While loadbalancer backed Kubernetes services are the most common method to expose your services, they can be too restrictive for your needs. You want to route traffic based on URI matches or have more control over TLS termination, for example. For cases like this we deploy ingress controllers in our Kibernetes cluster.
In this tutorial you will be guided through the process of deploying an ingress controller based on Traefik.
Ingress Controller Configuration
Deploying an ingress controller is a two-step process. The first of which is to create define the controller within Kubernetes, followed by the deployment of the ingress controller’s pod.
Create a new file named traefik-ingress-config.yaml to store the configuration for the ingress controller. This file will be applied to the cluster. Add the following contents to the file.
Apply the configuration using kubectl.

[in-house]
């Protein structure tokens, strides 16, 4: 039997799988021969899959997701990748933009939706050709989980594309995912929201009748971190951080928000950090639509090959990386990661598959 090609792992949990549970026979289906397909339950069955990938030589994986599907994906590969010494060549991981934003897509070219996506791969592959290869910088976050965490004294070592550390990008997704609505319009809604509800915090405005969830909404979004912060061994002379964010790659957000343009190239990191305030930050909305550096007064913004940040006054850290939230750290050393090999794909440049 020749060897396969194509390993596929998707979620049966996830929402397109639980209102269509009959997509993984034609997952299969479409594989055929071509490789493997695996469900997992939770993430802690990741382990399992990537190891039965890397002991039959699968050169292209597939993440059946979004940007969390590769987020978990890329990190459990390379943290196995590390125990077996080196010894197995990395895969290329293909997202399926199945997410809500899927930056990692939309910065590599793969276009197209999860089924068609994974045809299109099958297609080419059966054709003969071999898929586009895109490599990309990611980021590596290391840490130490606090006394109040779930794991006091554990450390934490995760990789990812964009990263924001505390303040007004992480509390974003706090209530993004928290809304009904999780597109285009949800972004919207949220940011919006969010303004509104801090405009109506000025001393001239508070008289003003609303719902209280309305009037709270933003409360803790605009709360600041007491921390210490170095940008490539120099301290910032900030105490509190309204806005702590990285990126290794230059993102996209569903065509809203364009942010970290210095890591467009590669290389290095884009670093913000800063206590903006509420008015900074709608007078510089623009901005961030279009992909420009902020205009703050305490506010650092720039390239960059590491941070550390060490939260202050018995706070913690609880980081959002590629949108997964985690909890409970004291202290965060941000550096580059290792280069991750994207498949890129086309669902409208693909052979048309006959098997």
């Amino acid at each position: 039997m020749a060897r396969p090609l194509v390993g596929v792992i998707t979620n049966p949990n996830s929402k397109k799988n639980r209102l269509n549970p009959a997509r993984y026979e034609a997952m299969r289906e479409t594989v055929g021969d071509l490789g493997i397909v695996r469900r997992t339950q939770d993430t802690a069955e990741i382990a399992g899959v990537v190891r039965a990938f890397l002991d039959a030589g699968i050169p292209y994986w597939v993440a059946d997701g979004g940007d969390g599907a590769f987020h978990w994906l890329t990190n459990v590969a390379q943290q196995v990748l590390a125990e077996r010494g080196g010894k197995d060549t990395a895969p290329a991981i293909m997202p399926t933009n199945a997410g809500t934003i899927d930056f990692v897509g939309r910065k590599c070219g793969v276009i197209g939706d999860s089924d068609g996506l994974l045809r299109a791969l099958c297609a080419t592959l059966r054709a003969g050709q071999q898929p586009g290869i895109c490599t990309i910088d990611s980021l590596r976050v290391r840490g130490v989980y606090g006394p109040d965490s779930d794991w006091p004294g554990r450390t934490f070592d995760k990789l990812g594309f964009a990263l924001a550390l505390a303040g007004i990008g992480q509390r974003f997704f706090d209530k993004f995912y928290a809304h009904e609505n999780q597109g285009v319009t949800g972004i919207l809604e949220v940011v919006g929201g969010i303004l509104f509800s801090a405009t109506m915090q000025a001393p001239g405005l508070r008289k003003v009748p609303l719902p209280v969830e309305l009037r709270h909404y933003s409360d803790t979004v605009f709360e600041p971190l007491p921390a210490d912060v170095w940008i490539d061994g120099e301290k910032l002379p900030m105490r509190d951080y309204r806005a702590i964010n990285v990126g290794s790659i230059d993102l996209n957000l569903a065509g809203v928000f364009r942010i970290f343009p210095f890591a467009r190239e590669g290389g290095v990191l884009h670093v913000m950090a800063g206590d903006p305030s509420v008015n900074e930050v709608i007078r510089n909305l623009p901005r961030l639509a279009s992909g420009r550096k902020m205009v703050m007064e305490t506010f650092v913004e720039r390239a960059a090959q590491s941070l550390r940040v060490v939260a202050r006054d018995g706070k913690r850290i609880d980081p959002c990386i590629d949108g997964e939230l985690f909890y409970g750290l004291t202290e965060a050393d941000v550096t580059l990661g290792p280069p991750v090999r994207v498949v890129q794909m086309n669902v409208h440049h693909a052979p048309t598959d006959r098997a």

kubectl apply -f traefik-ingress-config.yml
Deploying a Traefik Ingress Controller
With the Kubernetes configurations completed a deployment must be defined for the ingress controller. Since the ingress controller runs as a pod, the deployment configuration will be very similar to any other application pod deployment.
Create a new file named traefik-ingress-deployment.yml and the following contents to it.
Apply the deployment using kubectl.
kubectl -f traefik-ingress-deployment.yml
One of the most valuable features offered by Traefik is dynamic certificates. This feature allows you to perform live updates of your certificates without having to reload a new configuration. With integrated Let’s Encrypt support, your ingress controller will handle its own certificates.
Let’s add dynamic certificates to our ingress controller.